Saturday, September 3, 2011

Good Reads

I picked up my first bag of trash off the beach in March 2010. I wrote my first blog post in May 2010. It seems like a lifetime ago. I guess in some ways it is.

One thing that's kept the fire burning has been discovering other amazing people also fighting to change their world. Nonprofits and organizations, sure. But most heartening has been regular folks, bloggers, other people with their own lives to balance, who nevertheless take their time to do something that reaches beyond them.

It's impossible, in one post, to note all the people whose writings have touched me and kept me going. But I feel it's high time to try, at least a little bit. So, here goes:
  • The first person I "met" was Sara Bayles. She writes The Daily Ocean. What started as finding -- and hating -- trash on her Santa Monica beach recently became an epic South Pacific voyage studying plastic pollution up close. She's now back home, and her serialized travelogue -- as well as the ongoing saga of hundreds of lbs. of beach debris -- is a must-read.
  • Through Sara I discovered Danielle Richardet of It Starts with Me. She and her family pick trash -- and cigarette butts -- off Wrightsville Beach, NC. To date, she is nearinghas reached 30,000 cigarette butts. 30,000 pulled off one beach, by one family! A true inspiration, and always a great read.
  • Closer to my part of the world, I follow the lazy (and not so lazy) courses of countless rivers & streams in central and eastern Massachusetts with Suasco Al, The Trash Paddler. Every trip, Al carts off dozens of cups, bottles, wrappers, etc. that others have left behind in pristine wilderness. Tens of thousands of pieces over 4 years now. Read it for the trash, read it for the beautiful scenery & descriptions, just read it!
  • I recently discovered Ellen of The House Behind the Other Houses. Hailing from eastern Massachusetts, Ellen is constantly cleaning up "The Ugly Strip" in her neighborhood. But she does much more. She posts plastic-bag walls of shame; gardens & cooks some mouth-watering looking yummies; and brings life back to her asphalt jungle one small garden plot at a time. It's good stuff, and makes me smile to read it.
  • My world is the coast, and yet until too recently I never really stopped to look at it. Or to understand it. But I've learned to appreciate the way that wind, wave, and dune live and breathe. And I've been grateful for things Somerset Coast, across the "Pond," has been able to teach and show me. A wonderful blog for anybody interested in how coastlines form, change, erode, adapt. How they live.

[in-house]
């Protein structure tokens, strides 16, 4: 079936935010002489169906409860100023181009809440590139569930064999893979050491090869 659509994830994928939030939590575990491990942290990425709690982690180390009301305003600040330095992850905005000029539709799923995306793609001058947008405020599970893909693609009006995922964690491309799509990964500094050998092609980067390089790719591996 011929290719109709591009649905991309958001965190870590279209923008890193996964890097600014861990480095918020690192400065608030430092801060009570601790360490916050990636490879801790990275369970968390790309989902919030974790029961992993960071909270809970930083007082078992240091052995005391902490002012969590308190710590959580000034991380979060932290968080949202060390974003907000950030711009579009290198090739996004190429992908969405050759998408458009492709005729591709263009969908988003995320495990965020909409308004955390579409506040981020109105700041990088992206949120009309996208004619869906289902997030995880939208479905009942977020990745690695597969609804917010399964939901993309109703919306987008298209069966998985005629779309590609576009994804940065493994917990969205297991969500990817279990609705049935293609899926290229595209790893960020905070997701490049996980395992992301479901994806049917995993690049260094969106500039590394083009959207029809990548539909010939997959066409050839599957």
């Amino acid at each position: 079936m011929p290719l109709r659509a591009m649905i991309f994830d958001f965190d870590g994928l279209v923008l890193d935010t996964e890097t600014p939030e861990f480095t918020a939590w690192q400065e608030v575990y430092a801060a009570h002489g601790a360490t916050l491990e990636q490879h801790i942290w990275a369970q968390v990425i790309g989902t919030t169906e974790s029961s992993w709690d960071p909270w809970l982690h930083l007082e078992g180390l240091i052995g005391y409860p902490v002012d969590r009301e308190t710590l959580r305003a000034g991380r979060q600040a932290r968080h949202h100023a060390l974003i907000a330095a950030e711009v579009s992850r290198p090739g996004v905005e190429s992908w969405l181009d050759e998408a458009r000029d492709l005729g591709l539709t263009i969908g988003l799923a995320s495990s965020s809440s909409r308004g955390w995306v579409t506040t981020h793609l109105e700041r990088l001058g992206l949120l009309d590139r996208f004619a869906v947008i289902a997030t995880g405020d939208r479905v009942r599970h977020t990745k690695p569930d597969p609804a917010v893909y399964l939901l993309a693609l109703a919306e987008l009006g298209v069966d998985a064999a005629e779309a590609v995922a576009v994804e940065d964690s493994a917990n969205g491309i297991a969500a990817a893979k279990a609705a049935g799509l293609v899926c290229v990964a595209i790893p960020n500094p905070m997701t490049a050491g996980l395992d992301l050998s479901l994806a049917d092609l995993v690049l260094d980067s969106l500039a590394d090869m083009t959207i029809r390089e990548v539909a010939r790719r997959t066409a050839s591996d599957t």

• Earth Korps is another new find for me. Their goal is "simple": to save & heal the 300-mile, polluted Shenandoah River that runs through Virginia and West Virginia. These folks will pull over half a ton of debris out of the river in one cleanup day! They don't mind getting dirty, they bust their backsides to make a difference, and their story deserves to be told & spread.
  • In the same vein is Chad Pregracke's Living Lands and Waters project. Less a blog than a way of life, Pregracke runs barges up and down the Mississippi River and major tributaries, pulling out countless tons of debris, which is floated on barges to salvage shops and dumps. It started as just one guy, hoping to make a difference. As just one example of the difference he's made, to date he and his crews have pulled over 55,000 tires from the waters.
  • A delightful and enigmatic blog, Catch What a Whale Shouldn't Have to Eat is updated almost daily by an anonymous blogger living somewhere in coastal North Shore Massachusetts. The breadth of what they find, the artistry in the images, and the desire to know more about this person and their work will keep you coming back.
  • Massachusetts has the Trash Paddler, Washington state has Garbage Scows. Another explorer committed to "taking only trash, leaving only swirls." And from the looks of it, they've got their job cut out for them.
  • I can't finish without a nod of appreciation to the Two Hands Project. Australia-based, but touching the world, the concept is simple: return the idea of global coastal cleanups to the awesome power of one person and their own two hands. They're most active on their FaceBook page. Check it out, thumb through the photos & the stories, and get inspired to do big things, two hands and a few minutes at a time.
There are more, many more that I read gladly. But these sites above are the ones that I go back to over & over because they inspire me. They make me want to pick up my trash bag and camera and do what I can. They remind me of the key truth: If there's something you love, if there's something you care about, you're not alone.


  1. Hi Harry - thanks for visiting my blog. You are doing something amazing here! It's obviously a worldwide problem and you inspire us all to do our bit. Good on you!

  2. Harry, thanks for mentioning my blog! I was so surprised and excited when I came to that part! And I am so looking forward to reading the other blogs you mentioned that I hadn't heard of. As you said, reading about other people who are concerned about the same issues is inspiring and energizing. Thanks for the great bibliography!